Ms Pao is leading the charge on gender inequality in the tech industry, saying we need to talk more about gender discrimination and address the “subtle” issues that plague women in the workplace.

“I think we have moved through a lot of the really blatant issues that are clear-cut and now we’re getting to harder issues. When you look at the overall experience of women in the workplace, they are not succeeding, and that seems pretty clear-cut to me. So how do we fix that problem?”

5. Asylum seeker hunger striker is accepting medical help.

An Iranian asylum seeker has accepted medical assistance, ending a 40-day hunger strike.

Saeed Hassanloo, 25, was admitted to Royal Perth Hospital and his condition is improving, Immigration Minister Peter Dutton told ABC Radio National.

It is believed the hunger strike began after Mr Hassanloo learned his application for refugee status had been rejected.

Minister Dutton said the strike has not changed Mr Hassanloo’s case.

Mr Hassanloo has been in detention for four-and-a-half years.

6. Internet provider ordered to handover details of people who illegally dowloaded Dallas Buyers Club.

A Federal Court has ordered Australian internet service providers to hand over the details of thousands of account holders who allegedly illegally shared the 2013 film, Dallas Buyers Club.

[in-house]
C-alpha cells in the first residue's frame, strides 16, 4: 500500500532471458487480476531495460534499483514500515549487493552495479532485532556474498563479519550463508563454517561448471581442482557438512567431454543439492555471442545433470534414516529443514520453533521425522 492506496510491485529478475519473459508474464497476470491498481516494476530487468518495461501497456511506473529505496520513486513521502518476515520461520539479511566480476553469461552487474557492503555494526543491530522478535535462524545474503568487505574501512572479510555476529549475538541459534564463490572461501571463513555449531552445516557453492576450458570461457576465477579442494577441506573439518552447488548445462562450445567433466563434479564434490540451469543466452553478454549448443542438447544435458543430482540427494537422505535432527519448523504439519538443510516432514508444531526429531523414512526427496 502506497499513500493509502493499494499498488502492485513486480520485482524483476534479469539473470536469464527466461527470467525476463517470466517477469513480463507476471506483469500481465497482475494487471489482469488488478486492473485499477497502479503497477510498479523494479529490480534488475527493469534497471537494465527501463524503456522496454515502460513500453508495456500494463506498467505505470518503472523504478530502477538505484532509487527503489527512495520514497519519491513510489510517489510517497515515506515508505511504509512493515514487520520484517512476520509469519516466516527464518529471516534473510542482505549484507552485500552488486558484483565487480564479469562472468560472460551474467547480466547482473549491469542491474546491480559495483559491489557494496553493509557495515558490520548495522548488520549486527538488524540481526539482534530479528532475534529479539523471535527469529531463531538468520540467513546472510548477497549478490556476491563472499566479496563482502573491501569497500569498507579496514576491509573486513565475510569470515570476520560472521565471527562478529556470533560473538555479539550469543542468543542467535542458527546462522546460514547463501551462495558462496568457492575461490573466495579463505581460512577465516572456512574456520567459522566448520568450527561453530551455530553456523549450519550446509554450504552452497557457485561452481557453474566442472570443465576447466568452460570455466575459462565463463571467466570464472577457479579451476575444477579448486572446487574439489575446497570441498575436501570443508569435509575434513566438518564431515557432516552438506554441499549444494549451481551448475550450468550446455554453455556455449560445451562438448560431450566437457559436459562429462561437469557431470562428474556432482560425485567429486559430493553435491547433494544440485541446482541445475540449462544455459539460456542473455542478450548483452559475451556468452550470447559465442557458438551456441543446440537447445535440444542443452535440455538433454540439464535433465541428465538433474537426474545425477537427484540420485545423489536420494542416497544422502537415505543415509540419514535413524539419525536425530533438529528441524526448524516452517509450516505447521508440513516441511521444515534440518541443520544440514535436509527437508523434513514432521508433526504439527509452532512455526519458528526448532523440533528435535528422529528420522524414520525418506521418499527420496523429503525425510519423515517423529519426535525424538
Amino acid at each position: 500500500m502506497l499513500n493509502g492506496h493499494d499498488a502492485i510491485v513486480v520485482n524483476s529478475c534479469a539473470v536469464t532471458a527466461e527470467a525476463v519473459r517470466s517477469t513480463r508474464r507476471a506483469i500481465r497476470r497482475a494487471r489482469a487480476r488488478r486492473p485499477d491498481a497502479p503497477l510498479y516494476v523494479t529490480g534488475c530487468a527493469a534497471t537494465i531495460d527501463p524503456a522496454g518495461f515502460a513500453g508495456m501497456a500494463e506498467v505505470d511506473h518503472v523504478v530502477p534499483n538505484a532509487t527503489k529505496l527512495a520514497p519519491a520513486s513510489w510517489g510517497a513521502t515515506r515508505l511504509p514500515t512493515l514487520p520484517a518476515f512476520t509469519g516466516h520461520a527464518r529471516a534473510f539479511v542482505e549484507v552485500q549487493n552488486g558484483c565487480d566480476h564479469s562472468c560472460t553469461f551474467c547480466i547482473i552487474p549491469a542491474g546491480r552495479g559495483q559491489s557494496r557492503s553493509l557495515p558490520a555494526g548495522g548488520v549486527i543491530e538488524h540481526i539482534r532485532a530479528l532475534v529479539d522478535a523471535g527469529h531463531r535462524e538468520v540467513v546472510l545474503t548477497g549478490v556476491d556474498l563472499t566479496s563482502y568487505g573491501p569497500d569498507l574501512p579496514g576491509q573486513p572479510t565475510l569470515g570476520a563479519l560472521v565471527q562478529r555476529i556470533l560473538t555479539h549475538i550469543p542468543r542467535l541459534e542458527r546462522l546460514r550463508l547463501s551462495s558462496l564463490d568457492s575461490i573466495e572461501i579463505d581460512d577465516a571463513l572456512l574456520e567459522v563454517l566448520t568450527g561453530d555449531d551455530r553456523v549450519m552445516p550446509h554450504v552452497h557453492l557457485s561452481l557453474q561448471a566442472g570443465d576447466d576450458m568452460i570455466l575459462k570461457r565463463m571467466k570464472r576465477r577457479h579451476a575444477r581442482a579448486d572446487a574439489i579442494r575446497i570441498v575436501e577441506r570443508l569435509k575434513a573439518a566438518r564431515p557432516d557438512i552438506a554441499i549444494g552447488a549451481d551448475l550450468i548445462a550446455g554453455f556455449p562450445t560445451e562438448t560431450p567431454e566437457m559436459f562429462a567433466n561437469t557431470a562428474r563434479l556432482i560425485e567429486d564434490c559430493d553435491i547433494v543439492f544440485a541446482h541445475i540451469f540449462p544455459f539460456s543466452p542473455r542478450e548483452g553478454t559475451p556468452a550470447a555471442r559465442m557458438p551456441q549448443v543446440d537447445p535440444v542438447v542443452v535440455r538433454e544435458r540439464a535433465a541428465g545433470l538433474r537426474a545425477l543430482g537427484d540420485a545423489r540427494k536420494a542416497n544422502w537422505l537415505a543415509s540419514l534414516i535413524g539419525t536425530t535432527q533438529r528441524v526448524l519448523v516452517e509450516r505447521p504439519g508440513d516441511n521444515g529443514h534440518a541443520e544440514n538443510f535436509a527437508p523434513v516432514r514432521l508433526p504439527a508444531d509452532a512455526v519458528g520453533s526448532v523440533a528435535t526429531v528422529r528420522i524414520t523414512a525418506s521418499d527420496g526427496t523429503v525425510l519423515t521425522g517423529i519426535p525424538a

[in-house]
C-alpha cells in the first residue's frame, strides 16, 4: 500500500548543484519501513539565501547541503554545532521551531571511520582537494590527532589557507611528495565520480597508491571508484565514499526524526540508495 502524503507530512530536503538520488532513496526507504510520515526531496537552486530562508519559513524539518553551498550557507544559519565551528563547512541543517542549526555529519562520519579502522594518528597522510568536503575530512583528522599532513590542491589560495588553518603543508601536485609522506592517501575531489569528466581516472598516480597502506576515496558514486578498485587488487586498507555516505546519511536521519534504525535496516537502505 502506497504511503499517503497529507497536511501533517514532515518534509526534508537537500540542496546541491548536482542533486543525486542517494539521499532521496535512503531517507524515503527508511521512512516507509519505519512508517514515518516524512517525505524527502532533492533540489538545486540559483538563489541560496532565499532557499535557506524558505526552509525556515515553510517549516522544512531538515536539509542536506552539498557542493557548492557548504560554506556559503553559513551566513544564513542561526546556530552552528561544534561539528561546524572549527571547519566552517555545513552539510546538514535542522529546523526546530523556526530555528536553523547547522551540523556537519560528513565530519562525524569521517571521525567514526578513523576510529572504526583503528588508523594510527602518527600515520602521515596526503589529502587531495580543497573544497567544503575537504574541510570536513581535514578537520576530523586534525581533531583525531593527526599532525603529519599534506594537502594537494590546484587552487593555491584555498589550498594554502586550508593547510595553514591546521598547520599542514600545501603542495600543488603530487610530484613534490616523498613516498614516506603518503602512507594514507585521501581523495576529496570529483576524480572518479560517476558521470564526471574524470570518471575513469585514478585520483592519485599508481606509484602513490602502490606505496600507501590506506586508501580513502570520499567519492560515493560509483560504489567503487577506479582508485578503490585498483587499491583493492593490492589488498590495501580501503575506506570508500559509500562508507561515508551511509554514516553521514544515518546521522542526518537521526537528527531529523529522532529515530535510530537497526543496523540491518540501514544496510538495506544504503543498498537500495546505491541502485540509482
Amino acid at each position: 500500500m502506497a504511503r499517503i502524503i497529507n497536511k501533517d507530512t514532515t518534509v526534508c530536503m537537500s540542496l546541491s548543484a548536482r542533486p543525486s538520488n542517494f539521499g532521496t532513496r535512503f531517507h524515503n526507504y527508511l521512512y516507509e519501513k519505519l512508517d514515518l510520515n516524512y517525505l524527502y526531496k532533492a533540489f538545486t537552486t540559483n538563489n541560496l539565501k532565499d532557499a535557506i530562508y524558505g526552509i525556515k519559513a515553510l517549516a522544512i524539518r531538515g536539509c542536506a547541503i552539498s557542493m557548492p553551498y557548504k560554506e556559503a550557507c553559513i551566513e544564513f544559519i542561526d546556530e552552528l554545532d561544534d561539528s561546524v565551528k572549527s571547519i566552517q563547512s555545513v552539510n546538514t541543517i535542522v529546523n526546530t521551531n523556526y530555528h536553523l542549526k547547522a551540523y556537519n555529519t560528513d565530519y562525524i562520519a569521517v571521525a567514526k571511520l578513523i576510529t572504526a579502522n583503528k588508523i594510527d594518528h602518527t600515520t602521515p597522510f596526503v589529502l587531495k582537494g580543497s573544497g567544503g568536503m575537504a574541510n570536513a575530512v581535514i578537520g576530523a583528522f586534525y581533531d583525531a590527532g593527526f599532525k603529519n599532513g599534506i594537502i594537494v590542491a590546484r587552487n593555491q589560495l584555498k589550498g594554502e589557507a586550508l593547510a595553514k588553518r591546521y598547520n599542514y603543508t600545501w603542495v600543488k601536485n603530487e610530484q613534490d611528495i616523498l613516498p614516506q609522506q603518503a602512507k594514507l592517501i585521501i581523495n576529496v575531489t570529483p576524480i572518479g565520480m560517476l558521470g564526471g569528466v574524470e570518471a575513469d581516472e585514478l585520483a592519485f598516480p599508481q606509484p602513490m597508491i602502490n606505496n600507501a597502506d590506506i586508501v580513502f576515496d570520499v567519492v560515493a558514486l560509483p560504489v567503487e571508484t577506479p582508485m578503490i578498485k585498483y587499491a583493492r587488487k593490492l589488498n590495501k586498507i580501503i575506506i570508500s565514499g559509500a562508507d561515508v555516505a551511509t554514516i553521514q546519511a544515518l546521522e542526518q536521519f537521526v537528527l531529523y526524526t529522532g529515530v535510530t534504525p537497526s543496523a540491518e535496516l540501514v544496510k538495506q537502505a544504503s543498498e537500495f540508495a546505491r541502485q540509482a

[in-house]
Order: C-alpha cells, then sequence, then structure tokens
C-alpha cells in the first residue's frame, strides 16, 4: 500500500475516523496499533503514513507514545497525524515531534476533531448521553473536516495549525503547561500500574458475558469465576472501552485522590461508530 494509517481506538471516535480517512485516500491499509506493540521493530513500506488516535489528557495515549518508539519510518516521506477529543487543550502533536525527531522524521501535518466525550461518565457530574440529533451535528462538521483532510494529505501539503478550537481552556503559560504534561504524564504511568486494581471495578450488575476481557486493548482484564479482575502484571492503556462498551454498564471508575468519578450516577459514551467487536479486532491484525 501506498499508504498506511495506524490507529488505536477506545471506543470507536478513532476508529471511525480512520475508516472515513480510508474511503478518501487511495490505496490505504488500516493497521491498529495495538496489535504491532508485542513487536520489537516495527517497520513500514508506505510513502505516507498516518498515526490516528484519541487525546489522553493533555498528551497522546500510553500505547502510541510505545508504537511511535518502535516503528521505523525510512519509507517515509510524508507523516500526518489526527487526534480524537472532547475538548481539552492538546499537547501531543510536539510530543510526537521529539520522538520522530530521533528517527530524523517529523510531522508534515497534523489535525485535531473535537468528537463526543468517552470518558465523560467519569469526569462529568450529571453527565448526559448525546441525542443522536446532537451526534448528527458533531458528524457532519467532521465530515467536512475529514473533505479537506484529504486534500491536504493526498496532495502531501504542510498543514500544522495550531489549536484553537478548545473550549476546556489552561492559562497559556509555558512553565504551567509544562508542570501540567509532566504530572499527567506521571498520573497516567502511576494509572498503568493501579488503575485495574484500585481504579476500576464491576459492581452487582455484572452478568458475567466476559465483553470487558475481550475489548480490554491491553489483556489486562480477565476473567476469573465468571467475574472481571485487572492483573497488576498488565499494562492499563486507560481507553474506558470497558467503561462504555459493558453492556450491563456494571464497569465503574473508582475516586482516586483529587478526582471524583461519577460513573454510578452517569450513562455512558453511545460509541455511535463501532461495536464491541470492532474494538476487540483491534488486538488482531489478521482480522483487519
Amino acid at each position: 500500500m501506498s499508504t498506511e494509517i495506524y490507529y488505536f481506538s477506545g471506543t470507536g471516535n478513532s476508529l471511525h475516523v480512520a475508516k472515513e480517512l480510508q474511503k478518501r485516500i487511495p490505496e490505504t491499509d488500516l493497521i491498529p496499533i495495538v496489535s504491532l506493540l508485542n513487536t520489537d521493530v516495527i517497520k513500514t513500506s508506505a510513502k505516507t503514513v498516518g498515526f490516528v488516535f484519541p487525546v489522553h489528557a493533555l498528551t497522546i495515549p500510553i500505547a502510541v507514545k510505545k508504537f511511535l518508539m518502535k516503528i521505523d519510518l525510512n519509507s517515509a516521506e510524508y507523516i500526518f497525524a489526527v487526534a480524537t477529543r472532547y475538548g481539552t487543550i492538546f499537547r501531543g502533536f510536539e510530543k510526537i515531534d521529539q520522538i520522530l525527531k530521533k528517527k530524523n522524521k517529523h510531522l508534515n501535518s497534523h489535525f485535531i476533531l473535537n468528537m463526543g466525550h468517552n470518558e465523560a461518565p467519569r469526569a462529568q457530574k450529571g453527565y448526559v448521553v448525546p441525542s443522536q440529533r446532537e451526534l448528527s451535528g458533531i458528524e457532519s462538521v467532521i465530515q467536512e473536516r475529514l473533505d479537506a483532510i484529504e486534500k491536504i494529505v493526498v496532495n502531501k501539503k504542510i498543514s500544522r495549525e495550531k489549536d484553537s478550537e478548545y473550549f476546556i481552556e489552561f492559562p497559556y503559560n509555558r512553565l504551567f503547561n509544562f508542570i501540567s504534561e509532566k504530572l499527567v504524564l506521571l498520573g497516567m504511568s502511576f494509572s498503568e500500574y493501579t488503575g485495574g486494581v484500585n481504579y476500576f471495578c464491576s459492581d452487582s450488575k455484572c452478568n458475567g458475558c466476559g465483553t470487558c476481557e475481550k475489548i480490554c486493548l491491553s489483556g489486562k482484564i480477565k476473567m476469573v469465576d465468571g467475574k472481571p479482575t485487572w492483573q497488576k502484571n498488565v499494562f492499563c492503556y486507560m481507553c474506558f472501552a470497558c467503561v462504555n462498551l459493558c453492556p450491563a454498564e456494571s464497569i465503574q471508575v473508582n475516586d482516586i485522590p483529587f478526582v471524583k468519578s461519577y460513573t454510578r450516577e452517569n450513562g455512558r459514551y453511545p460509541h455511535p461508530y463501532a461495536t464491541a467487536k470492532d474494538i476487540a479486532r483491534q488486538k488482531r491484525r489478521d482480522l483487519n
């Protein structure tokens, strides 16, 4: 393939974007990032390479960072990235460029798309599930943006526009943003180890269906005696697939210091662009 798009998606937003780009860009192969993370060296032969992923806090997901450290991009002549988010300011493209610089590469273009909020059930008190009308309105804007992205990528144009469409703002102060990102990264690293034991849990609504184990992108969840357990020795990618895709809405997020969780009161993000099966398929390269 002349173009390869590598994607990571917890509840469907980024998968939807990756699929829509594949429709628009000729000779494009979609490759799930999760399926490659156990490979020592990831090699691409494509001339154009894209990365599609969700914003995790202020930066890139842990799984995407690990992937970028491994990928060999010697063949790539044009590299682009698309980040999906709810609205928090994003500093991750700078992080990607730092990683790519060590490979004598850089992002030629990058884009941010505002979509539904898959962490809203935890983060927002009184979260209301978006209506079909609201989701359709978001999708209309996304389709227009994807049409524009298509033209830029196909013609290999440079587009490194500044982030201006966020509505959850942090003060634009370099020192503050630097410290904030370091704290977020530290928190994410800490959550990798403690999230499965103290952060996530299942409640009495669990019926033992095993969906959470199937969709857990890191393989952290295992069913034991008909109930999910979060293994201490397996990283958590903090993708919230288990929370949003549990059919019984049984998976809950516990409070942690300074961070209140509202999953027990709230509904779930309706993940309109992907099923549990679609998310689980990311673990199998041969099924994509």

A scene from Dallas Buyers Club, starring Matthew McConaughey and Jared Leto.

The landmark ruling requires iiNet, Dodo, Internode, Amnet Broadband, Adam Internet and Wideband Networks to hand over customer details.

It has not yet been revealed whether the ISPs would appeal the decision, which they can do within 28 days.

According to Fairfax Media, the ruling means about 4700 Australian internet account holders whose service was used to share Dallas Buyers Club on the internet from as early as May 2013 are soon likely to receive letters from the lawyers of Dallas Buyers Club LLC threatening legal action unless large sums of money are paid for breach of copyright.

The film won three Academy Awards in 2013, including Best Actor for Matthew McConaughey and Best Supporting Actor for Jared Leto.


7. Missing woman was due to get married next weekend.

The fiancee of a missing woman from the Riverina region of NSW has said her disappearance is “out of character”.

Stephanie Scott, 26, was due to marry her fiancee Aaron Woolley next weekend. The pair have been in a relationship for five years.

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Stephanie Scott. Image: NSW Police.

Ms Scott, a teacher at Leeton High School, has been missing since Easter Sunday.

NSW Police said Ms Scott was last seen at her workplace on Myrtle Street at about 11:00am, but Mr Woolley said his friend spotted the teacher at a local supermarket later that day.

Mr Woolley said he last spoke to Ms Scott on Sunday morning, but she had not answered her phone since that afternoon.

The investigation is ongoing, and police will check phone and bank records, as well as security footage from the supermarket.

Ms Scott’s family, as well as the police, have pleaded with the public for information.

Police are urging anyone with information in relation to this incident to call Crime Stoppers on 1800 333 000 or use the Crime Stoppers online reporting page.

What’s making news for you today?